Last week saw me finally roll up my sleeves and get out working on one of the farms! Essential 'paperwork' had kept me chained to the desk for too long, so it was with great relief that I trundled up to Axnoller Farm for a day of river conservation.
I joined the Dorset Midweek Conservation Volunteer group, and Mervyn Newman lead Adviser for Natural England's Axe Invasive project in a day of removing a non-native plant from the source of the river Axe. Last year Mervyn brought a group to the farm to carry out this vital work, and Steve's farm staff got involved in the day too, the legacy of that work was that a job which took several days last year, only took a matter of hours this time around!
Himalayan balsam is an attractive looking plant, and is easy to see why it was collected by plant hunters and brought back to the UK. Unfortunately it has no associated herbivores in this country and with nothing eating it, it is left to spread unchecked along rivers and streams. It is a pernicious weed and eradication of it will take many years of effort. The problem is that thick stands of balsam effectively choke the riverbank, shading out native plants and making the river habitat less suitable for rare animals such as the water vole.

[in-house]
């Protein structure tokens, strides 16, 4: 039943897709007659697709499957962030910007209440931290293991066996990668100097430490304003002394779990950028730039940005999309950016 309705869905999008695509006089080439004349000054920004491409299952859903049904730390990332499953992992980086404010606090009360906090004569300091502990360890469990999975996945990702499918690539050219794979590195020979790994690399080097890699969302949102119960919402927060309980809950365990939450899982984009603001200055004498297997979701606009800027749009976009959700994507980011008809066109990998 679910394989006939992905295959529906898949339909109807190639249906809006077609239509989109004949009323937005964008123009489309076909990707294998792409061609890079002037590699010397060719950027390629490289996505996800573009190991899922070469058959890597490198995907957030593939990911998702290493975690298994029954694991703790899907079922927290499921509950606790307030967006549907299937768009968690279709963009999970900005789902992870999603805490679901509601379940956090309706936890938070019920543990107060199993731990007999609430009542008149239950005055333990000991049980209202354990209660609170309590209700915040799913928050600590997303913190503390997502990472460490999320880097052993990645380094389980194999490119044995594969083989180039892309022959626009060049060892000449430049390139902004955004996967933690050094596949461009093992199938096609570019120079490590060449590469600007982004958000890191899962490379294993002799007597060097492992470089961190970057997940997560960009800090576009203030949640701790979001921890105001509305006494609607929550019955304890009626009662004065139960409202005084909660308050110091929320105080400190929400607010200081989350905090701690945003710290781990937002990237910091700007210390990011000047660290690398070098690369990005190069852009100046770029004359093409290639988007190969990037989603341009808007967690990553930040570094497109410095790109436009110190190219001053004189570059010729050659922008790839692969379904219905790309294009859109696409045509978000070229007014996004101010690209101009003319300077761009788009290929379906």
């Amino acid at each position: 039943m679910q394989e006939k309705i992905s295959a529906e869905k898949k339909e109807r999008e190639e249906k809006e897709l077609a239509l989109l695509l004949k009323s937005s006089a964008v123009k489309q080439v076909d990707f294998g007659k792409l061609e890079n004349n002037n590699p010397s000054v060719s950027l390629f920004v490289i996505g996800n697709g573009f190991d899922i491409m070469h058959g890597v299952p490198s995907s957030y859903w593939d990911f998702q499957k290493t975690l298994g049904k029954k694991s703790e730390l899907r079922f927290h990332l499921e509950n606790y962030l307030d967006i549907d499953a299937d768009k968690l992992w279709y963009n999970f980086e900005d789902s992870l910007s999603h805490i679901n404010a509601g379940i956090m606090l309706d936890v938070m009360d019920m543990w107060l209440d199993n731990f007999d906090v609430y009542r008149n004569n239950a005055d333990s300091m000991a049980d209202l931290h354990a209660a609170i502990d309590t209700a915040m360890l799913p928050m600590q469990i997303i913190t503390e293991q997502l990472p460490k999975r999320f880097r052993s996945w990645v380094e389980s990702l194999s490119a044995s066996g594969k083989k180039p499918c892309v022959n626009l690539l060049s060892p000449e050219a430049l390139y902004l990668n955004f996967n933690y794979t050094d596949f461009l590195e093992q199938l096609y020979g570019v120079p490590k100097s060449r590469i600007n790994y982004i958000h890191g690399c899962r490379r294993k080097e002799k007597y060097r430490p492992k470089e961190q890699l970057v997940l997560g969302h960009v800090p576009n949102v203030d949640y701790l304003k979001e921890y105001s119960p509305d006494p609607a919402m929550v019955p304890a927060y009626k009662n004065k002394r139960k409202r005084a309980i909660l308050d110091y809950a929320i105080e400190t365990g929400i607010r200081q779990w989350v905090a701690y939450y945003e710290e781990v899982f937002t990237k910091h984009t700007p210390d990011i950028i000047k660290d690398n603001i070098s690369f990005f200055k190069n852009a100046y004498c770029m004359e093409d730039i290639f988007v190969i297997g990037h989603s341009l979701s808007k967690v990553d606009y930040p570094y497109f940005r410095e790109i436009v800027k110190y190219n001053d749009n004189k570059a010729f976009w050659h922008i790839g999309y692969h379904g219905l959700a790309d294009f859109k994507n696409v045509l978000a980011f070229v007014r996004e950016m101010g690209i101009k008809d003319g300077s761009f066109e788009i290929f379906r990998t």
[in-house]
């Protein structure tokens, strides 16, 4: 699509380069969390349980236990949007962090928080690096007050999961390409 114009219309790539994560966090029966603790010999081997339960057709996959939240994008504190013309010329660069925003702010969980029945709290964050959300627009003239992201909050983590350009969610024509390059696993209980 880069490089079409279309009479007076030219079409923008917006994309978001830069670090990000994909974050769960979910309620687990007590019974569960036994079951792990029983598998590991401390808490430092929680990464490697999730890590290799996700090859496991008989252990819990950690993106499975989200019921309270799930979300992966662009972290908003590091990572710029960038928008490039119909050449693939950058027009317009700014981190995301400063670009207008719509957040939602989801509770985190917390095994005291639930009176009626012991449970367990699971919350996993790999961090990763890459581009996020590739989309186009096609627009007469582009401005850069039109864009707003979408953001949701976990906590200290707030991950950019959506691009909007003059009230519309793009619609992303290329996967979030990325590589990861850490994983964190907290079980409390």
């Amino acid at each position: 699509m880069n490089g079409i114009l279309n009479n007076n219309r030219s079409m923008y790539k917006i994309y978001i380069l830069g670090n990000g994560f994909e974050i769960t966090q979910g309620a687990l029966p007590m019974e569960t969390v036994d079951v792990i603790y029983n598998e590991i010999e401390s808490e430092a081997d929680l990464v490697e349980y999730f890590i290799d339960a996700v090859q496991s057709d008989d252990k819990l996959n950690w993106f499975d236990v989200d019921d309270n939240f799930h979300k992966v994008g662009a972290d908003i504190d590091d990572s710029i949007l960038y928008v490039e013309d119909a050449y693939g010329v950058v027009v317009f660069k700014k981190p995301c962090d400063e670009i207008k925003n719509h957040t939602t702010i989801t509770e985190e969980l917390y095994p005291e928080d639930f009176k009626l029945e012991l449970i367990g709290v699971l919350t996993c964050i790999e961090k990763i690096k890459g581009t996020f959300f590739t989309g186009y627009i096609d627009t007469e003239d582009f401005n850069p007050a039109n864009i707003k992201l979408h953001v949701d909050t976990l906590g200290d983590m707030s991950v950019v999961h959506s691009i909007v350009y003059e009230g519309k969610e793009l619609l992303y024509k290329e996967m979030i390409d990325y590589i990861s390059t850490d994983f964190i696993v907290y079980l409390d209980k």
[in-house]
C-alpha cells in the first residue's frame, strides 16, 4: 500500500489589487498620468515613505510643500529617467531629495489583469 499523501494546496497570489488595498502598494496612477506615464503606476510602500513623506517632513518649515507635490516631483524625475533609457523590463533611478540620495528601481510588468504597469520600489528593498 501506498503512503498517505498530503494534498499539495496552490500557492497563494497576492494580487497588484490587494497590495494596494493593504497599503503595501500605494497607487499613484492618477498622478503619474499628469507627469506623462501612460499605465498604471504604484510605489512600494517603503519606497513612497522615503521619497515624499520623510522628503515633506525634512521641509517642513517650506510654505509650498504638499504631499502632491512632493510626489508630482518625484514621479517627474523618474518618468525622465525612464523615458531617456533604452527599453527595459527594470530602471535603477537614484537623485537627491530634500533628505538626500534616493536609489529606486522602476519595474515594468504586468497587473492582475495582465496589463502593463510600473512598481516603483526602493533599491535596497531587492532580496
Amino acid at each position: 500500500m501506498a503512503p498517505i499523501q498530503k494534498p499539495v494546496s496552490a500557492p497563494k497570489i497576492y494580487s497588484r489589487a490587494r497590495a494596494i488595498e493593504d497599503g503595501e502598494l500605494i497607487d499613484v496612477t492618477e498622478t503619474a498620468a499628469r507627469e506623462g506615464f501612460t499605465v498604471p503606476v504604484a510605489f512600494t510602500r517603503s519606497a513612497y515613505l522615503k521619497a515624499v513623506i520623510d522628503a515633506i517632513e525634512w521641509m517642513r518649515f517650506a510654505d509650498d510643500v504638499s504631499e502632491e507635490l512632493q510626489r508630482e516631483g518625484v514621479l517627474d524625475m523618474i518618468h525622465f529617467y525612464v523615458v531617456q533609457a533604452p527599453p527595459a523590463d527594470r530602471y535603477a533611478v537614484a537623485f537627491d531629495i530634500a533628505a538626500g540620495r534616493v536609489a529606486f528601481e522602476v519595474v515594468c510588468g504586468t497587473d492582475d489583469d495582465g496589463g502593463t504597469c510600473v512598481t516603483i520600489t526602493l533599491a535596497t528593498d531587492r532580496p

The Axe is such an important river, running for most of its length in unspoilt natural channels, being allowed to meander and drift its way towards Seaton, and the amazing Axe Estuary Wetlands. We farm the source of the river here at the Donkey Sanctuary's Axnoller Farm, so whatever we do here, ends up flowing downstream to the Estuary. And today that means we're committed to removing the balsam from the source, to provide an opportunity to eradicate it completely from the river at some point in the future.
The task itself was very pleasant, the thick stems pulling out of the wet ground very easily. However, the balsam was growing in tall stands of nettle and bramble, so I soon wished I had worn long sleeves and thicker trousers, as my arms got repeatedly stabbed, gouged and stung.
Aching arms aside, the sight of no balsam growing along our stretch of the river, made for a very satisfying day, and I look forward to returning to Axnoller over the coming weeks to pull up any odd plant which might have avoided our attentions last week. However, I think I'll dress up for the repeat visits!